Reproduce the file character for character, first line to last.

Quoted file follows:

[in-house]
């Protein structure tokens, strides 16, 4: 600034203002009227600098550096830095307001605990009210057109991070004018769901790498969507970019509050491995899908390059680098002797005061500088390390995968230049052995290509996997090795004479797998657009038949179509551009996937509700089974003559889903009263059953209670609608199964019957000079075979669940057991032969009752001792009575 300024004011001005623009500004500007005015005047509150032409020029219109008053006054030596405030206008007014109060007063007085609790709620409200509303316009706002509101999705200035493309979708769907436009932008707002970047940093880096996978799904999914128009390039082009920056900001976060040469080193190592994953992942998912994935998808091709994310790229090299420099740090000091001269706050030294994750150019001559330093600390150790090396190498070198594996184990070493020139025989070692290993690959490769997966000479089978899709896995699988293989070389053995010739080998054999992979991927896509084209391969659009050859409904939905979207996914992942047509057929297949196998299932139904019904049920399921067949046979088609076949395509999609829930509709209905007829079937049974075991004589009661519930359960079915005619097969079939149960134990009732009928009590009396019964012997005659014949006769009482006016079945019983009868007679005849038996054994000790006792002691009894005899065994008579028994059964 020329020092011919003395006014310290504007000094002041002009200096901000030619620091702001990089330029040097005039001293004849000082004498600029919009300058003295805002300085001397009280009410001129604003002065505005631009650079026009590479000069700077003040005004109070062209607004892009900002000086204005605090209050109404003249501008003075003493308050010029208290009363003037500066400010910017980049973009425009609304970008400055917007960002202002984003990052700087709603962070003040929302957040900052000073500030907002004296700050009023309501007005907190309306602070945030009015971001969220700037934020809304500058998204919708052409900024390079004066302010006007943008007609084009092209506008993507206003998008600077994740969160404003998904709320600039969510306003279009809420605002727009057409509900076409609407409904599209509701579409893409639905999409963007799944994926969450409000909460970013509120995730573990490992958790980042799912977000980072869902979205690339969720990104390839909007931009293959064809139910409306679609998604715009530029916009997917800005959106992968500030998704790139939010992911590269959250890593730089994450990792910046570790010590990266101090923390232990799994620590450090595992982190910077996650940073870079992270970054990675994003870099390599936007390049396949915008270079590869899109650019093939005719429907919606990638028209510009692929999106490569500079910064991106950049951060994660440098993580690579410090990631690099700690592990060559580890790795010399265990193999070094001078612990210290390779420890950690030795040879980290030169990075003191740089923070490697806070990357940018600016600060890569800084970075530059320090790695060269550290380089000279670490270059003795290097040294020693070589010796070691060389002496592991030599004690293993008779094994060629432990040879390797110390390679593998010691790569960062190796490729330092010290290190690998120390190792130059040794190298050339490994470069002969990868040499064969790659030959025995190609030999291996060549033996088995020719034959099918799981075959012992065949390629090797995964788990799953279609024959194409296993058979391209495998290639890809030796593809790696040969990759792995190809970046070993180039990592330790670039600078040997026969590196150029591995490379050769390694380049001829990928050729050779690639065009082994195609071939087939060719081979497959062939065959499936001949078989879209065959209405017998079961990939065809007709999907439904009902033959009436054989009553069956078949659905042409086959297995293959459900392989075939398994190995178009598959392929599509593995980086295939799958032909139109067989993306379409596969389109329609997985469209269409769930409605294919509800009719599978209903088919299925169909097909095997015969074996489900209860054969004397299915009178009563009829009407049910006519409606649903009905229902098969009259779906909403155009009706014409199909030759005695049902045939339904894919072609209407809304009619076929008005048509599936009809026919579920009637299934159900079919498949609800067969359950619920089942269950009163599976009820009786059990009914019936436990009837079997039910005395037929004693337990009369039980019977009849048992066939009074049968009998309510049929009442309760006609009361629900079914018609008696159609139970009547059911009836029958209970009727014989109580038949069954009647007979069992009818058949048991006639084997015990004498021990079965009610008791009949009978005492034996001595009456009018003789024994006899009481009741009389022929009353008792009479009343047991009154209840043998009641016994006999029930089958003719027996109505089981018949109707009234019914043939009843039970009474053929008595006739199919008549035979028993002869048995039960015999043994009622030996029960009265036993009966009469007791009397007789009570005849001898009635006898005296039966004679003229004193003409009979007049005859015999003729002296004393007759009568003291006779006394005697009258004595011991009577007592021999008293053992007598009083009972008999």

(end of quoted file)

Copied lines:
[in-house]
């Protein structure tokens, strides 16, 4: 600034203002009227600098550096830095307001605990009210057109991070004018769901790498969507970019509050491995899908390059680098002797005061500088390390995968230049052995290509996997090795004479797998657009038949179509551009996937509700089974003559889903009263059953209670609608199964019957000079075979669940057991032969009752001792009575 300024004011001005623009500004500007005015005047509150032409020029219109008053006054030596405030206008007014109060007063007085609790709620409200509303316009706002509101999705200035493309979708769907436009932008707002970047940093880096996978799904999914128009390039082009920056900001976060040469080193190592994953992942998912994935998808091709994310790229090299420099740090000091001269706050030294994750150019001559330093600390150790090396190498070198594996184990070493020139025989070692290993690959490769997966000479089978899709896995699988293989070389053995010739080998054999992979991927896509084209391969659009050859409904939905979207996914992942047509057929297949196998299932139904019904049920399921067949046979088609076949395509999609829930509709209905007829079937049974075991004589009661519930359960079915005619097969079939149960134990009732009928009590009396019964012997005659014949006769009482006016079945019983009868007679005849038996054994000790006792002691009894005899065994008579028994059964 020329020092011919003395006014310290504007000094002041002009200096901000030619620091702001990089330029040097005039001293004849000082004498600029919009300058003295805002300085001397009280009410001129604003002065505005631009650079026009590479000069700077003040005004109070062209607004892009900002000086204005605090209050109404003249501008003075003493308050010029208290009363003037500066400010910017980049973009425009609304970008400055917007960002202002984003990052700087709603962070003040929302957040900052000073500030907002004296700050009023309501007005907190309306602070945030009015971001969220700037934020809304500058998204919708052409900024390079004066302010006007943008007609084009092209506008993507206003998008600077994740969160404003998904709320600039969510306003279009809420605002727009057409509900076409609407409904599209509701579409893409639905999409963007799944994926969450409000909460970013509120995730573990490992958790980042799912977000980072869902979205690339969720990104390839909007931009293959064809139910409306679609998604715009530029916009997917800005959106992968500030998704790139939010992911590269959250890593730089994450990792910046570790010590990266101090923390232990799994620590450090595992982190910077996650940073870079992270970054990675994003870099390599936007390049396949915008270079590869899109650019093939005719429907919606990638028209510009692929999106490569500079910064991106950049951060994660440098993580690579410090990631690099700690592990060559580890790795010399265990193999070094001078612990210290390779420890950690030795040879980290030169990075003191740089923070490697806070990357940018600016600060890569800084970075530059320090790695060269550290380089000279670490270059003795290097040294020693070589010796070691060389002496592991030599004690293993008779094994060629432990040879390797110390390679593998010691790569960062190796490729330092010290290190690998120390190792130059040794190298050339490994470069002969990868040499064969790659030959025995190609030999291996060549033996088995020719034959099918799981075959012992065949390629090797995964788990799953279609024959194409296993058979391209495998290639890809030796593809790696040969990759792995190809970046070993180039990592330790670039600078040997026969590196150029591995490379050769390694380049001829990928050729050779690639065009082994195609071939087939060719081979497959062939065959499936001949078989879209065959209405017998079961990939065809007709999907439904009902033959009436054989009553069956078949659905042409086959297995293959459900392989075939398994190995178009598959392929599509593995980086295939799958032909139109067989993306379409596969389109329609997985469209269409769930409605294919509800009719599978209903088919299925169909097909095997015969074996489900209860054969004397299915009178009563009829009407049910006519409606649903009905229902098969009259779906909403155009009706014409199909030759005695049902045939339904894919072609209407809304009619076929008005048509599936009809026919579920009637299934159900079919498949609800067969359950619920089942269950009163599976009820009786059990009914019936436990009837079997039910005395037929004693337990009369039980019977009849048992066939009074049968009998309510049929009442309760006609009361629900079914018609008696159609139970009547059911009836029958209970009727014989109580038949069954009647007979069992009818058949048991006639084997015990004498021990079965009610008791009949009978005492034996001595009456009018003789024994006899009481009741009389022929009353008792009479009343047991009154209840043998009641016994006999029930089958003719027996109505089981018949109707009234019914043939009843039970009474053929008595006739199919008549035979028993002869048995039960015999043994009622030996029960009265036993009966009469007791009397007789009570005849001898009635006898005296039966004679003229004193003409009979007049005859015999003729002296004393007759009568003291006779006394005697009258004595011991009577007592021999008293053992007598009083009972008999």